compliance manager for the California Department of Education. "They
believe it's all wrapped up in learning to read and are so focused on
English language arts standards that they can't see that kids need to
build their comprehension to gain fluency." Many educators though this is
not universal say they want textbooks that combine reading and writing
exercises that are the core of English class with added instruction on
language development for students with fewer skills. Textbook publishers
have indicated they could accommodate such a request, supporters said, and
such a text, written to California's high academic standards, would
probably become a national model, they add.

The state recently adopted standards that will govern textbook materials
for elementary and middle school students from 2008 through 2014. They
call for 2 1/2 hours a day of English geared to all students, plus an
additional hour of instruction for English learners. But that additional
support is not as effective as it could be because the materials used are
not aligned to students' reading and writing exercises, many teachers
complain. Learning is also hampered by teachers' varying degrees of

"Right now, teachers have to fill in the gaps and there's an inconsistency
across classrooms," said Columbus Principal Kelly King. "I understand the
fear at the state level about lower expectations, but I think there needs
to be more trust in the safety net they've put in place. We have statewide
academic standards, No Child Left Behind, the exit exam, so that we can't
go back to pre-227 days." Columbus, named a California Distinguished
School in 2004, was used last month as a backdrop by state Supt. of Public
Instruction Jack O'Connell to announce standardized test scores, and he
expressed concern over the achievement gap. But King said she did not get
a chance to discuss the plight of English learners with the schools chief.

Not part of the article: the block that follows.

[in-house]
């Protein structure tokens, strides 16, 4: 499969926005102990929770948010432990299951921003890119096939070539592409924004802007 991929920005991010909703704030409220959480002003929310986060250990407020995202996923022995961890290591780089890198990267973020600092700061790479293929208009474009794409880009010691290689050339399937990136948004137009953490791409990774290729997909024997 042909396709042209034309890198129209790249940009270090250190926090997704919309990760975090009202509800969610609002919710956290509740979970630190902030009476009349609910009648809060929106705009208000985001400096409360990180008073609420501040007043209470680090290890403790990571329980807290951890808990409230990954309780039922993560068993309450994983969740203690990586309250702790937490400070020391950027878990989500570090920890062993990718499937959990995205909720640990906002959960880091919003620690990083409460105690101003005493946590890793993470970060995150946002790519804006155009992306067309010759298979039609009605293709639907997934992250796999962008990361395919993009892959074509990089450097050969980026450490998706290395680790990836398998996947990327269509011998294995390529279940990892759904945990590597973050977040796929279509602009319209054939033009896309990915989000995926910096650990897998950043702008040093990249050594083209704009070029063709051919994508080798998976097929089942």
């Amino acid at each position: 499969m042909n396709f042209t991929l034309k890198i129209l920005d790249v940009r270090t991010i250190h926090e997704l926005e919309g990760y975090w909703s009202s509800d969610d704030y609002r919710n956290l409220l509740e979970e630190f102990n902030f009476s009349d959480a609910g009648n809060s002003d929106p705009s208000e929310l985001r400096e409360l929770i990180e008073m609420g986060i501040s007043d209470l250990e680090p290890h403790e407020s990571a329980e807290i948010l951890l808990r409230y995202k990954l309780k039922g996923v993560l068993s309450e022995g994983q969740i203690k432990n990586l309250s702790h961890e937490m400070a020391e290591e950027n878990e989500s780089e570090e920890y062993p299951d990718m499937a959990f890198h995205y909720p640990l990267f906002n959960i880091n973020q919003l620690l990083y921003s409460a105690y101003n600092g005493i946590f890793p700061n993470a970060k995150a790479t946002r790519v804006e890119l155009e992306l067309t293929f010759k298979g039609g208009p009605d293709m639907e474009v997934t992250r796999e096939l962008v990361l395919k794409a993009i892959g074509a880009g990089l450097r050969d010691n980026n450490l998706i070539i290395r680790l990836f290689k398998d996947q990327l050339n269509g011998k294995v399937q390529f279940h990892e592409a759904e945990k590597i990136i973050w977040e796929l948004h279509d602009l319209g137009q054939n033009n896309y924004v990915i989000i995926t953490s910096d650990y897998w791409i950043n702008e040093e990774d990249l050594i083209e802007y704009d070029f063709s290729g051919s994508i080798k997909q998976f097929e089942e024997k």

In 2006 scores, 19% of English learners at Columbus were proficient in
English language arts compared with 46% of students school-wide.

Just under half of the students are English learners and 70% of those are
native Armenian speakers, who must adapt to an entirely different
alphabet. There are also students like 10-year-old Jeison Morales, who
arrived recently from Mexico having not attended school at all. According
to a 2005 Public Policy Institute report, California schools contain
nearly 40% of the nation's English learners. But on the issue of
curriculum, other states with large immigrant populations have not
necessarily followed its lead. New York, Florida and Texas, for example,
do not mandate a set curriculum and give school districts leeway as long
as students meet state standards. California officials argue that English
learners do best using the same curriculum as other students and that
anything less would dilute the learning experience for everyone. Roger
Magyar, executive director of the California Board of Education, said the
newly adopted curriculum should help teachers fill in the gaps.

"One problem is that we have a lot of teachers who are not trained to use
the materials," Magyar said. "Especially in schools where there are large
numbers of low-income kids, teachers lack experience or are not
credentialed, so the problem in many cases is not the curriculum but the
pedagogy." Schwarzenegger, an immigrant who came to the country knowing
little English, offered personal testimony in a recent letter to state
Sen. Don Perata (D-Oakland) opposing SB 1769: "I cannot," he said,
"endorse any effort which may lead to the creation of separate curricula
and textbooks that will isolate these students within our public schools.
This sort of segregated learning is not only detrimental to the language
learning process it would have a divisive impact on our children,
classrooms, schools, teachers and our larger society. It undermines the
principle of inclusiveness that inspires so many entrepreneurial and
hard-working immigrants to pursue the American dream."

Many educators agree, and it is notable that while SB 1769 won endorsement
by the Los Angeles County Office of Education, the superintendent of the
Los Angeles Unified School District and his staff support the state's
position. "I don't think any state policies have hampered us in our work
with English learners," said Michael Romero, director of reading
instruction for L.A. Unified. "With the last adoption the state board
should be congratulated for putting some outstanding tools in front of